Setting Free the Genius
Posted on October 17, 2011
How is it that a book written in 1934 is still valid?
This fall I enrolled in the three semester course Teaching Creative Writing at the Amsterdam University of Applied Sciences. One of my first assignments was reading Becoming A Writer, written in 1934 by Dorothea Brande.
It turned out to be a book that, to this very date, is thought-provoking and useful to all who aspire to be a writer.
Brande had no knowledge of the right brain and the left brain, not the way we do now, but she shares her views as if she did, explaining about the two parts of a writer: the conscious part and the unconscious part. Her main objective in this book is to teach you how to open that tap in your brain that lets your unconscious flow freely into your pen. It is that part, that flow that writes the stories, she says. She even advocates that you find that tap way before you start messing up your brain with the abundance of writing technique handbooks that are poured out on the market. First the unconscious, then the conscious, she says.
Near the end of the book Brande introduces the genius, the third component of your nature: “feeble or strong, constantly or spasmodically”, it’s there, she says. Everyone’s got it, but you need to set it free. You must learn to use it. And for that you need rhythm, monotony and silence. Most of us find that rhythm, monotony and silence instinctively: we run, we knit, we walk, we bike, we do whatever brings us that light state of hypnosis from behind which our stories are blended into an integrated work.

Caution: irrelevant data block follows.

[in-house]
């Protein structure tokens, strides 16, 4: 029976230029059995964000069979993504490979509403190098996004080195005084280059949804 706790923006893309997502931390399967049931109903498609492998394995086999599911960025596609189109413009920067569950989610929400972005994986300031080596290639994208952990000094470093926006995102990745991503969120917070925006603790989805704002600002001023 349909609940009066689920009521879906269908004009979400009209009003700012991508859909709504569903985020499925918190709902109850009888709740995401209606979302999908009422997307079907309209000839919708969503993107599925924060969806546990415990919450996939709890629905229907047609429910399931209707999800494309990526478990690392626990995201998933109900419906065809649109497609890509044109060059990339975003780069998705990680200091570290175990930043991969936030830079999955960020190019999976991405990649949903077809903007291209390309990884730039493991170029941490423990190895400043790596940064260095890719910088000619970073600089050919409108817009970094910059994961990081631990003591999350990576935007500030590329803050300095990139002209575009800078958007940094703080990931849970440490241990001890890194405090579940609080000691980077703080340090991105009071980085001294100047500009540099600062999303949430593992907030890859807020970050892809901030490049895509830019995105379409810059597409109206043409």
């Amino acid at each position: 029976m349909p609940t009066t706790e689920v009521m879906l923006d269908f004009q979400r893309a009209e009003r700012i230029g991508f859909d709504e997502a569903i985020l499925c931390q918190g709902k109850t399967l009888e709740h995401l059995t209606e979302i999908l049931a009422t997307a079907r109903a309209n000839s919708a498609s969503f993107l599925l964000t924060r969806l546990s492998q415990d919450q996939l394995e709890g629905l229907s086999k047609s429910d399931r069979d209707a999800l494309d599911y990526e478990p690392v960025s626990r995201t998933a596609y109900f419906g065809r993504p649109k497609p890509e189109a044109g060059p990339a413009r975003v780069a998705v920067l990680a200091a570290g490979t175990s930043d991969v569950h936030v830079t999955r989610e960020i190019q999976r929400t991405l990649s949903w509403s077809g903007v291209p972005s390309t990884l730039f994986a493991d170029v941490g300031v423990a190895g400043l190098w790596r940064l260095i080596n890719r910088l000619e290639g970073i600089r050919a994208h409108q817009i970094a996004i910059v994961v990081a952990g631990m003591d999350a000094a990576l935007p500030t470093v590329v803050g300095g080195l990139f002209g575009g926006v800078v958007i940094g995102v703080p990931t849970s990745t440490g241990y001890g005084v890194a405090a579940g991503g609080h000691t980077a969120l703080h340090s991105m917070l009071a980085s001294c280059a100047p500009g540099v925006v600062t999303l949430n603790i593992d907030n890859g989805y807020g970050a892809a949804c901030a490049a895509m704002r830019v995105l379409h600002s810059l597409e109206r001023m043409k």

Thankfully Brande hands us not just the theory, she shares excellent exercises, too. Exercises that let you tap freely from your unconscious and exercises to find that spark of genius that is buried inside all of us. Go read it. It’s worth it.
Becoming A Writer by Dorothea Brande with a foreword by John Gardner; Jeremy P. Tarcher/Penguin; ISBN 978-0-87477-164-0.
Tagged: becoming a writer, Brande, Dorothea
Thank you Mina, for this inspiring preread 😉
I recently read the book. It’s really worth it, more so for those who want to make writing their career.
The edition I read had the foreword by Malcolm Bradbury.
Thank you, Dinanath, for sharing your thoughts on “Becoming a Writer”. As a writer and a tutor/mentor creative writing, I agree that it is absolute worth reading for anyone wanting to make a career in writing. It gives you such valuable insights in what it entails to be a writer.